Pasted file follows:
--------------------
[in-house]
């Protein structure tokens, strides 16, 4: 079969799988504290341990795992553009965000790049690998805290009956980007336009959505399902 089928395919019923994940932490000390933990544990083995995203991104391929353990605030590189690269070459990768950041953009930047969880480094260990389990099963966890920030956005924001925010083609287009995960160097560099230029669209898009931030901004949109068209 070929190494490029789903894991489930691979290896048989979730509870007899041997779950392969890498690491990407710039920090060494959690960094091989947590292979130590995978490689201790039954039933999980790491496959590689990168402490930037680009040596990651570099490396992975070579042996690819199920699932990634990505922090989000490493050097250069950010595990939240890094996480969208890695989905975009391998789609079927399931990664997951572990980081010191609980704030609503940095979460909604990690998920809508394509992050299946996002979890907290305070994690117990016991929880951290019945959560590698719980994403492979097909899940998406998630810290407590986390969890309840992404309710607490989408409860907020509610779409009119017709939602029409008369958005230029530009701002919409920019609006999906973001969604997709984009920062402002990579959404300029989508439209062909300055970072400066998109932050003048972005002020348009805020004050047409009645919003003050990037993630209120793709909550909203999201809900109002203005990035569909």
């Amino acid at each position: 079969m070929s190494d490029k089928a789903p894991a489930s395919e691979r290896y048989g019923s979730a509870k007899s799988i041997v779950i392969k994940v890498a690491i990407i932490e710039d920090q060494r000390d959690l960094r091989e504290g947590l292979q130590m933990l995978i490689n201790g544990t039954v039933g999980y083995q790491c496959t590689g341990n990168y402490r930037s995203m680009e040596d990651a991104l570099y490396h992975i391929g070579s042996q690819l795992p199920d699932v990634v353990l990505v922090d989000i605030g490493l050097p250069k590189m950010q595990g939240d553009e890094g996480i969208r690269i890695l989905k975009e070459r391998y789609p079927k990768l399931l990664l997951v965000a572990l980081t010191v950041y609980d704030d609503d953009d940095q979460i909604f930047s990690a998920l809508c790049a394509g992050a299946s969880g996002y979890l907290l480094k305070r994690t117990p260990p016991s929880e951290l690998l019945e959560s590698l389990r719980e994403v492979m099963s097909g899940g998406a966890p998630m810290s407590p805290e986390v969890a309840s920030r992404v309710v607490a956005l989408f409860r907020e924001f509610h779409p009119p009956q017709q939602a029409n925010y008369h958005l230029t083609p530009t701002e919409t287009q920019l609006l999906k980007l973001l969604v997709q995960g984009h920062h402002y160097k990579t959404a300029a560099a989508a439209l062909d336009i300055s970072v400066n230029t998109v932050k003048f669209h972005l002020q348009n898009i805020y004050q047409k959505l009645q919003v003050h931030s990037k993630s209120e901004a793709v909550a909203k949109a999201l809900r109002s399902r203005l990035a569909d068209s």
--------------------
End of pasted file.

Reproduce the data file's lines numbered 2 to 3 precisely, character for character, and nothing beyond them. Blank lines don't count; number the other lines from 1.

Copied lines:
């Protein structure tokens, strides 16, 4: 079969799988504290341990795992553009965000790049690998805290009956980007336009959505399902 089928395919019923994940932490000390933990544990083995995203991104391929353990605030590189690269070459990768950041953009930047969880480094260990389990099963966890920030956005924001925010083609287009995960160097560099230029669209898009931030901004949109068209 070929190494490029789903894991489930691979290896048989979730509870007899041997779950392969890498690491990407710039920090060494959690960094091989947590292979130590995978490689201790039954039933999980790491496959590689990168402490930037680009040596990651570099490396992975070579042996690819199920699932990634990505922090989000490493050097250069950010595990939240890094996480969208890695989905975009391998789609079927399931990664997951572990980081010191609980704030609503940095979460909604990690998920809508394509992050299946996002979890907290305070994690117990016991929880951290019945959560590698719980994403492979097909899940998406998630810290407590986390969890309840992404309710607490989408409860907020509610779409009119017709939602029409008369958005230029530009701002919409920019609006999906973001969604997709984009920062402002990579959404300029989508439209062909300055970072400066998109932050003048972005002020348009805020004050047409009645919003003050990037993630209120793709909550909203999201809900109002203005990035569909």
């Amino acid at each position: 079969m070929s190494d490029k089928a789903p894991a489930s395919e691979r290896y048989g019923s979730a509870k007899s799988i041997v779950i392969k994940v890498a690491i990407i932490e710039d920090q060494r000390d959690l960094r091989e504290g947590l292979q130590m933990l995978i490689n201790g544990t039954v039933g999980y083995q790491c496959t590689g341990n990168y402490r930037s995203m680009e040596d990651a991104l570099y490396h992975i391929g070579s042996q690819l795992p199920d699932v990634v353990l990505v922090d989000i605030g490493l050097p250069k590189m950010q595990g939240d553009e890094g996480i969208r690269i890695l989905k975009e070459r391998y789609p079927k990768l399931l990664l997951v965000a572990l980081t010191v950041y609980d704030d609503d953009d940095q979460i909604f930047s990690a998920l809508c790049a394509g992050a299946s969880g996002y979890l907290l480094k305070r994690t117990p260990p016991s929880e951290l690998l019945e959560s590698l389990r719980e994403v492979m099963s097909g899940g998406a966890p998630m810290s407590p805290e986390v969890a309840s920030r992404v309710v607490a956005l989408f409860r907020e924001f509610h779409p009119p009956q017709q939602a029409n925010y008369h958005l230029t083609p530009t701002e919409t287009q920019l609006l999906k980007l973001l969604v997709q995960g984009h920062h402002y160097k990579t959404a300029a560099a989508a439209l062909d336009i300055s970072v400066n230029t998109v932050k003048f669209h972005l002020q348009n898009i805020y004050q047409k959505l009645q919003v003050h931030s990037k993630s209120e901004a793709v909550a909203k949109a999201l809900r109002s399902r203005l990035a569909d068209s």